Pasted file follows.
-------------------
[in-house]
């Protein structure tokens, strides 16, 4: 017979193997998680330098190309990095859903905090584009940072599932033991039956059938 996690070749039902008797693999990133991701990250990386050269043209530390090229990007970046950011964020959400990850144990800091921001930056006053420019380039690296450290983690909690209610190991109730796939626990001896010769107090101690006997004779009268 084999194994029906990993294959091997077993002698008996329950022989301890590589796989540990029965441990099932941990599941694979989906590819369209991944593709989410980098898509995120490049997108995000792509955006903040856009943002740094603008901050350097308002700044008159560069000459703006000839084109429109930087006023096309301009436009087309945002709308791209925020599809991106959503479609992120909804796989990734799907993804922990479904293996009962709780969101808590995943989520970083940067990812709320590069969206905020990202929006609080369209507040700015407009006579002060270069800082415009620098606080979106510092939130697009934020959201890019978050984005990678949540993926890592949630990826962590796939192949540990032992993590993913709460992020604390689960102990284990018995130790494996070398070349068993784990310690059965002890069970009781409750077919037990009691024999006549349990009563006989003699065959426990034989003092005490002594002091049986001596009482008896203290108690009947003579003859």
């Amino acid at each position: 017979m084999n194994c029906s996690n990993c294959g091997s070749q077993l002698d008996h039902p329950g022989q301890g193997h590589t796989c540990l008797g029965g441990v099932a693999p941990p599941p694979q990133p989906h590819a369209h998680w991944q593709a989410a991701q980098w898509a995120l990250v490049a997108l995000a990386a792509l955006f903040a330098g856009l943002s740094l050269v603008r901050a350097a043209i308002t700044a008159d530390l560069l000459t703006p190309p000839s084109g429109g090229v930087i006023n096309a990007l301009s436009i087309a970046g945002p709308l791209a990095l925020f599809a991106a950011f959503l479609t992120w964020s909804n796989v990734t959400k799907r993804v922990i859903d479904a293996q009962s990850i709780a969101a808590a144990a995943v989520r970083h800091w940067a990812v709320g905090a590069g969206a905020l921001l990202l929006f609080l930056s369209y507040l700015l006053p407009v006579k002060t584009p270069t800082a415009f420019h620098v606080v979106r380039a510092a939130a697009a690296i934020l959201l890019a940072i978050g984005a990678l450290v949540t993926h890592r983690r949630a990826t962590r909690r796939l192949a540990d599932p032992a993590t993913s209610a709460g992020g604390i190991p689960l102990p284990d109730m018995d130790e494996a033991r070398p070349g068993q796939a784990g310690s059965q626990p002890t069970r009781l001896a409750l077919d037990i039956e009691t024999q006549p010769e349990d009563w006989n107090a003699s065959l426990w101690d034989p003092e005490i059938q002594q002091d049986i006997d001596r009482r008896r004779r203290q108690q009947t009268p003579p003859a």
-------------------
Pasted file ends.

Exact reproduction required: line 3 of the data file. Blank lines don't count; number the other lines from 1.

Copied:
């Amino acid at each position: 017979m084999n194994c029906s996690n990993c294959g091997s070749q077993l002698d008996h039902p329950g022989q301890g193997h590589t796989c540990l008797g029965g441990v099932a693999p941990p599941p694979q990133p989906h590819a369209h998680w991944q593709a989410a991701q980098w898509a995120l990250v490049a997108l995000a990386a792509l955006f903040a330098g856009l943002s740094l050269v603008r901050a350097a043209i308002t700044a008159d530390l560069l000459t703006p190309p000839s084109g429109g090229v930087i006023n096309a990007l301009s436009i087309a970046g945002p709308l791209a990095l925020f599809a991106a950011f959503l479609t992120w964020s909804n796989v990734t959400k799907r993804v922990i859903d479904a293996q009962s990850i709780a969101a808590a144990a995943v989520r970083h800091w940067a990812v709320g905090a590069g969206a905020l921001l990202l929006f609080l930056s369209y507040l700015l006053p407009v006579k002060t584009p270069t800082a415009f420019h620098v606080v979106r380039a510092a939130a697009a690296i934020l959201l890019a940072i978050g984005a990678l450290v949540t993926h890592r983690r949630a990826t962590r909690r796939l192949a540990d599932p032992a993590t993913s209610a709460g992020g604390i190991p689960l102990p284990d109730m018995d130790e494996a033991r070398p070349g068993q796939a784990g310690s059965q626990p002890t069970r009781l001896a409750l077919d037990i039956e009691t024999q006549p010769e349990d009563w006989n107090a003699s065959l426990w101690d034989p003092e005490i059938q002594q002091d049986i006997d001596r009482r008896r004779r203290q108690q009947t009268p003579p003859a």